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Add the milk and vegetable oil (or butter) to a small pan and heat over medium-high heat until it comes to a boil.
Meanwhile, as it heats up, add the starch and salt to a large bowl (or blender).
Add the warmed milk mixture to the bowl with the tapioca starch and mix it well into a sticky dough- almost like a fondant texture.If the mixture is very hot, it can be a good idea to cool it for several minutes. Otherwise, you run the risk of your egg starting to cook and the cheese melting - whoops!
Then add the egg and incorporate it well before adding the cheese and folding it into the batter.
Traditionally the mixture is added to a blender to properly incorporate the oil (or butter) into the batter. Still, I've found that it works fine blending it by hand using my method.
To use a blender/stand mixer: For a blender, you just add the starch and milk mixture, blend, add in the egg and cheese, and blend into a batter. For a stand mixer, slowly pour in the milk mixture while mixing it on a low, then mix in the egg and cheese and increase the mixer speed to medium speed to form the batter.The batter texture can vary. Some Instagram followers let me know mine was a little wet, yet others said it was thicker than theirs – my main problem was whether it works when baked, and it does wonderfully! If it's scoopable like a batter, then it should be fine. If it's too liquidy, chill it in the refrigerator for 30-60 minutes to thicken up (Read FAQs for more advice).
Preheat the oven to 400ºF/200ºC.
If the batter is hand moldable, then you can hand mold each ball. Otherwise, use a 1tbsp measuring spoon/scoop per pão de queijo. Spoon the mixture into a well-oiled (or use cooking spray) mini muffin pan or onto a parchment-lined baking tray (1-inch apart). I prefer using the muffin tin as it works well with a slightly looser batter too!Optionally, you can sprinkle a little extra cheese over them – but it's not necessary.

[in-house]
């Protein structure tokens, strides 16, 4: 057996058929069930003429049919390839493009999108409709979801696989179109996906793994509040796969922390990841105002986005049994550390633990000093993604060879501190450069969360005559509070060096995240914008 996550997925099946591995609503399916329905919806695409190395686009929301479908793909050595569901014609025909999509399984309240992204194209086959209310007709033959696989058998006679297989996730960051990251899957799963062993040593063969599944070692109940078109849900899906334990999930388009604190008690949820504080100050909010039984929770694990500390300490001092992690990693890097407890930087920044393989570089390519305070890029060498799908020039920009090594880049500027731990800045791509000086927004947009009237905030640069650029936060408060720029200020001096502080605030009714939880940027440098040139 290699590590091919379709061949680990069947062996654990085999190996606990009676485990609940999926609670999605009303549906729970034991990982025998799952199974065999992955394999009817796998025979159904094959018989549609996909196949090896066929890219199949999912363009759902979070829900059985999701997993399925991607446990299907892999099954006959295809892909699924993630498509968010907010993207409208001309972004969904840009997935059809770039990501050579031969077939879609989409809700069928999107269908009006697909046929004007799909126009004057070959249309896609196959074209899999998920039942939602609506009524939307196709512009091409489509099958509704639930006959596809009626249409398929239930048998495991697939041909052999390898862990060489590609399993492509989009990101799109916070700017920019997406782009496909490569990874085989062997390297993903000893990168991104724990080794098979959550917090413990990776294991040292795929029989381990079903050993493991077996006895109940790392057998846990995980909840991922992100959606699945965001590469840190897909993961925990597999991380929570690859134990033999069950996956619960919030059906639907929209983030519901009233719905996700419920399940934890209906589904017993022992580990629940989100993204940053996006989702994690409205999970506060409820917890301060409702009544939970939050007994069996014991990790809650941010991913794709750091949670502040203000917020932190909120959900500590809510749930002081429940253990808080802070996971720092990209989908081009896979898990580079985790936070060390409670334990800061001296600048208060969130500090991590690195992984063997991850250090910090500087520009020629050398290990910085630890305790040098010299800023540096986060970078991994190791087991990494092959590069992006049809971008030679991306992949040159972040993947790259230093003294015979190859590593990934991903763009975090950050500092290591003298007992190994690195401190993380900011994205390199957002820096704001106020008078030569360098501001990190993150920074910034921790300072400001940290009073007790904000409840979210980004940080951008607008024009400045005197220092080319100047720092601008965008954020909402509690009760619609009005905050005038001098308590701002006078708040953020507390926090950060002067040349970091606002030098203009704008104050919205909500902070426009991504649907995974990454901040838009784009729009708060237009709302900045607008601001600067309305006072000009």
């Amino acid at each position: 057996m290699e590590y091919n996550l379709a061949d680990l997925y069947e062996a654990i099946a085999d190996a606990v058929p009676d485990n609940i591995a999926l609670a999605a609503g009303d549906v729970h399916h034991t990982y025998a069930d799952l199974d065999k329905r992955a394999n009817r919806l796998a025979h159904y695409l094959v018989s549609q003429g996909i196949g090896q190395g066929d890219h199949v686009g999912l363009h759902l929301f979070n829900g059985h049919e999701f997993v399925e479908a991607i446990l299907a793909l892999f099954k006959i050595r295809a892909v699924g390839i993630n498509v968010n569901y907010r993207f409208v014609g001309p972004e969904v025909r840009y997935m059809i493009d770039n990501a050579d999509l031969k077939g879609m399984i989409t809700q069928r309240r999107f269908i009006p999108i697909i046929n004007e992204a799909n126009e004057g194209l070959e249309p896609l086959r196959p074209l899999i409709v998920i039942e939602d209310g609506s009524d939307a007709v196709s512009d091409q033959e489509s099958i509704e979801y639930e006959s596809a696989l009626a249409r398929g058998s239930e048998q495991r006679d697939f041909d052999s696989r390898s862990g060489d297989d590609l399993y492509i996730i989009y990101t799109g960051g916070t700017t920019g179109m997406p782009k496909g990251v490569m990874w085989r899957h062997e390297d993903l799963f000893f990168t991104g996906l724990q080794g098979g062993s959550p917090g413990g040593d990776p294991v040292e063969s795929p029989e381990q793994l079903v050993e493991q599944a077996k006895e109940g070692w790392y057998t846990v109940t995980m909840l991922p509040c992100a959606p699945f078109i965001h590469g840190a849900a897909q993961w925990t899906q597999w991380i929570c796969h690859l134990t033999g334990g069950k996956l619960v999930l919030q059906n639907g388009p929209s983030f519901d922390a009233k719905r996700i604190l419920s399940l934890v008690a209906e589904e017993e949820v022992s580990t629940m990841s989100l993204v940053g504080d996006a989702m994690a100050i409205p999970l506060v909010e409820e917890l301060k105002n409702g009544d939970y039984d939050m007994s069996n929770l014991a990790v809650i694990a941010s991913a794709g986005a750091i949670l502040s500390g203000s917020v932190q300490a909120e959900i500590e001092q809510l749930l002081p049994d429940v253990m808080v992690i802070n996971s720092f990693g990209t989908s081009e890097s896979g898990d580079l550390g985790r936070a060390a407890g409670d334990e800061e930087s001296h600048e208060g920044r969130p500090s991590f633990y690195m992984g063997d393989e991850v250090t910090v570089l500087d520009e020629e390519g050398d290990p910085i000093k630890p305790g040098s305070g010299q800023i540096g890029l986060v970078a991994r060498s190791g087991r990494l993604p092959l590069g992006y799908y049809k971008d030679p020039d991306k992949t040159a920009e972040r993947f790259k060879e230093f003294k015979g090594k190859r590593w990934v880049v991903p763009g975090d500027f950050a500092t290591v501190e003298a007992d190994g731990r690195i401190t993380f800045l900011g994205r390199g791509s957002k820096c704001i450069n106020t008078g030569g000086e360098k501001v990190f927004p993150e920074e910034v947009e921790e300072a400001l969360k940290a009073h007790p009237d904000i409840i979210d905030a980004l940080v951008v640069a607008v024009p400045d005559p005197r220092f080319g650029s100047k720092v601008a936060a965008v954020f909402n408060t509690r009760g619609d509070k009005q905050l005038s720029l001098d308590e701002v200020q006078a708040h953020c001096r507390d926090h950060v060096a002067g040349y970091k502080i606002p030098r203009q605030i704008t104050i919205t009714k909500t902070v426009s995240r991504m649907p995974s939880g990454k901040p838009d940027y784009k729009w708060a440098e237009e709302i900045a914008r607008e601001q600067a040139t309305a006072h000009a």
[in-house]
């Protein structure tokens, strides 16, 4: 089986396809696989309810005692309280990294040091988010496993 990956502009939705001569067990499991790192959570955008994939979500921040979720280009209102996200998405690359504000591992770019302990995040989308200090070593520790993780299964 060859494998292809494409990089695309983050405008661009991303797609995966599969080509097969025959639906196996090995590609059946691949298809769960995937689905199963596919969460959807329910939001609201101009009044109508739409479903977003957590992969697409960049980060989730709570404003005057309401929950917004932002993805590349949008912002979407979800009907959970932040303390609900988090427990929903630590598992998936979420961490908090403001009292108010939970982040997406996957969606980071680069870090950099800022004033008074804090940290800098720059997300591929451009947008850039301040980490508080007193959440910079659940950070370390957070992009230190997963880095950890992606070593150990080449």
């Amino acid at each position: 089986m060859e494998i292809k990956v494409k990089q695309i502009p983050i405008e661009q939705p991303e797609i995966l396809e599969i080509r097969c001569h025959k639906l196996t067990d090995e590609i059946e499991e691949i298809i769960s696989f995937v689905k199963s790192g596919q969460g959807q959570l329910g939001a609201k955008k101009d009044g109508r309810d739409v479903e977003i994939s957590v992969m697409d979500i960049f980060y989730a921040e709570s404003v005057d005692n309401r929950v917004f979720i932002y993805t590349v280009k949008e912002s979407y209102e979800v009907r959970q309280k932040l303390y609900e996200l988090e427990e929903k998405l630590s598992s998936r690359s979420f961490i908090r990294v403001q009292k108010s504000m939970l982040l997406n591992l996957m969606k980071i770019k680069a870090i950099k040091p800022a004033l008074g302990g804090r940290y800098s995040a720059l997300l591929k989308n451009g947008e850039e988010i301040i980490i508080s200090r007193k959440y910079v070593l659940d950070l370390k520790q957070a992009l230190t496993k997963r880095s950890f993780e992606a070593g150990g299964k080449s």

Bake for between 15-20 minutes (the time will vary based on your oven and if you're using a muffin tin vs. oven tray). Once ready, the Brazilian cheese bread should be lightly brown and puffed up. Mine are slightly browner than usual this time because I got distracted (whoops!).
If you bake them until very lightly golden, then they will be chewier and more elastic. If you bake them until a darker brown, like mine, then they'll be crisper on the outside.
Once baked, they are ready to enjoy immediately or be allowed to cool for later.
Room Temp: You can store the thoroughly cooled pão de queijo at room temperature for 2-3 days. Enjoy as-is or reheat (instructions below).Fridge: The Brazilian cheese bread rolls can be stored in an airtight container for up to a week in the refrigerator.Freezer: I usually freeze the unbaked versions rather than the baked ones (the frozen Brazilian cheese bread can be baked from frozen), so I don't know how the texture may be impacted by freezing the baked cheese bread.Reheat: To reheat the Brazilian cheese bread, just place them back in the oven until warmed through.